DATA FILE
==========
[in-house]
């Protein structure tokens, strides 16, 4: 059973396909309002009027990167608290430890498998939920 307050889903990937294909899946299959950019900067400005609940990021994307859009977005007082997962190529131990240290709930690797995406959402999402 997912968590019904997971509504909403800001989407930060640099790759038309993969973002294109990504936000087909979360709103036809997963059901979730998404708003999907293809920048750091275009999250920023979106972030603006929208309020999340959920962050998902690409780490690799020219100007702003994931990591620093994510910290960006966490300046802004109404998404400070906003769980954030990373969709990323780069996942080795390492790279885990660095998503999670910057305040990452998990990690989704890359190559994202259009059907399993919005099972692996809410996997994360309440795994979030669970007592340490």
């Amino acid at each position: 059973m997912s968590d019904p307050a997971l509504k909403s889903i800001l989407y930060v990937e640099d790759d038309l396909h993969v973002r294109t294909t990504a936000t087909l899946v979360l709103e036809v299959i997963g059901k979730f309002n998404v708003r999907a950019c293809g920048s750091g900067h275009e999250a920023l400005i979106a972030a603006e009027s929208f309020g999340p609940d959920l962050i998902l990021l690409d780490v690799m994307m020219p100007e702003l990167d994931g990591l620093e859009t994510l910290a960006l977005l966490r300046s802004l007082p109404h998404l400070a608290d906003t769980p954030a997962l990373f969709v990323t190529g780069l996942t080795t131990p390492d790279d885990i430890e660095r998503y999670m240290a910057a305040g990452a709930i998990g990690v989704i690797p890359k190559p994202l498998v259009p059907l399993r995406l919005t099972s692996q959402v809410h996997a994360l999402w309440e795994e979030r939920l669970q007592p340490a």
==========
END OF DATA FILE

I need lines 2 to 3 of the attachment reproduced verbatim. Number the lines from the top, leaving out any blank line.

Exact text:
């Protein structure tokens, strides 16, 4: 059973396909309002009027990167608290430890498998939920 307050889903990937294909899946299959950019900067400005609940990021994307859009977005007082997962190529131990240290709930690797995406959402999402 997912968590019904997971509504909403800001989407930060640099790759038309993969973002294109990504936000087909979360709103036809997963059901979730998404708003999907293809920048750091275009999250920023979106972030603006929208309020999340959920962050998902690409780490690799020219100007702003994931990591620093994510910290960006966490300046802004109404998404400070906003769980954030990373969709990323780069996942080795390492790279885990660095998503999670910057305040990452998990990690989704890359190559994202259009059907399993919005099972692996809410996997994360309440795994979030669970007592340490």
């Amino acid at each position: 059973m997912s968590d019904p307050a997971l509504k909403s889903i800001l989407y930060v990937e640099d790759d038309l396909h993969v973002r294109t294909t990504a936000t087909l899946v979360l709103e036809v299959i997963g059901k979730f309002n998404v708003r999907a950019c293809g920048s750091g900067h275009e999250a920023l400005i979106a972030a603006e009027s929208f309020g999340p609940d959920l962050i998902l990021l690409d780490v690799m994307m020219p100007e702003l990167d994931g990591l620093e859009t994510l910290a960006l977005l966490r300046s802004l007082p109404h998404l400070a608290d906003t769980p954030a997962l990373f969709v990323t190529g780069l996942t080795t131990p390492d790279d885990i430890e660095r998503y999670m240290a910057a305040g990452a709930i998990g990690v989704i690797p890359k190559p994202l498998v259009p059907l399993r995406l919005t099972s692996q959402v809410h996997a994360l999402w309440e795994e979030r939920l669970q007592p340490a």